They opened a turquoise and yellow Pampers box, but it wasn’t filled with diapers. Tracey Matthews and Lois Findley, volunteers for Zion Cathedral’s Zion Cares disaster-relief mission, unpacked women’s blouses, skirts and T-shirts.
It had been two weeks since the two women started spending their free time at the National Guard armory next to the church, on Babylon Turnpike in Freeport, helping to collect and package relief supplies to send to families affected by the hurricanes in Texas, Florida, Haiti, Jamaica, Dominica and Puerto Rico.
“I consider it a privilege to be able to do something here,” Findley said as she sorted and folded clothing. “I can’t go there. I can’t do anything medical or anything like that, but what I can do is work here to make sure they have supplies and things that they need. I’m helping our fellow countrymen who are going through some awful times.”
Last Friday, 26 pallets of boxes of clothing, water and food collected by the church were dropped off at a donation center run by Church of God in Christ Charities in Houston. Zion Cathedral is the regional resource drop-off location for New York City, Long Island, New Jersey, Connecticut and Massachusetts. The church is being allowed to use the armory as a hurricane relief center. Items can be dropped off there the day.
“We want to get the word out, with what’s been happening,” said Jonathan Howard, Zion’s visual communications director. “COGIC is known for helping people around the world. Right now we’re focused on helping the Caribbean. We have members of our church, a large body of members, from the Caribbean. We need to help.”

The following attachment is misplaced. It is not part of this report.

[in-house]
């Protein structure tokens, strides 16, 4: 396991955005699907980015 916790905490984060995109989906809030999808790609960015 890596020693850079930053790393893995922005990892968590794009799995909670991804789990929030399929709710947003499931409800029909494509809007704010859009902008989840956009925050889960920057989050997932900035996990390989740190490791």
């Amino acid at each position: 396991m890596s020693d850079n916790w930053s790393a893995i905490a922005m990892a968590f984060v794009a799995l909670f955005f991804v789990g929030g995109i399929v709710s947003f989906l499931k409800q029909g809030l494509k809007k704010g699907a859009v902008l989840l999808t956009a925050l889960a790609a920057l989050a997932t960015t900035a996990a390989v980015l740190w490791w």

Howard said that the church would continue providing relief to Texans affected by Hurricane Harvey, but officials want to make sure that people in the Caribbean who were affected by Hurricanes Irma and Maria are taken care of, too. At this point, however, they are unsure when they will be able to deliver the food, clothing, water and cleaning supplies to the Caribbean.
“We’re going to get to the islands,” Matthews said, “and it’s not just for the churches. It’s for everyone.”
As a result of diesel fuel shortages and decimated infrastructure, getting relief supplies to victims in places like Puerto Rico presents hefty challenges, according to news reports. On Sept. 28, the White House authorized a 10-day waiver of the Jones Act, a federal law that limited shipping by foreign vessels to U.S. ports. Thanks to the waiver, COGIC may have a window of opportunity to make more deliveries.
Matthews’s husband, Joseph, a fellow volunteer and the logistics coordinator for Zion’s shipments, said that once he was able to find seaworthy containers or a plane that could airdrop supplies, they could be delivered to the Caribbean. He added that he and other volunteers would make sure hurricane victims get the supplies they need.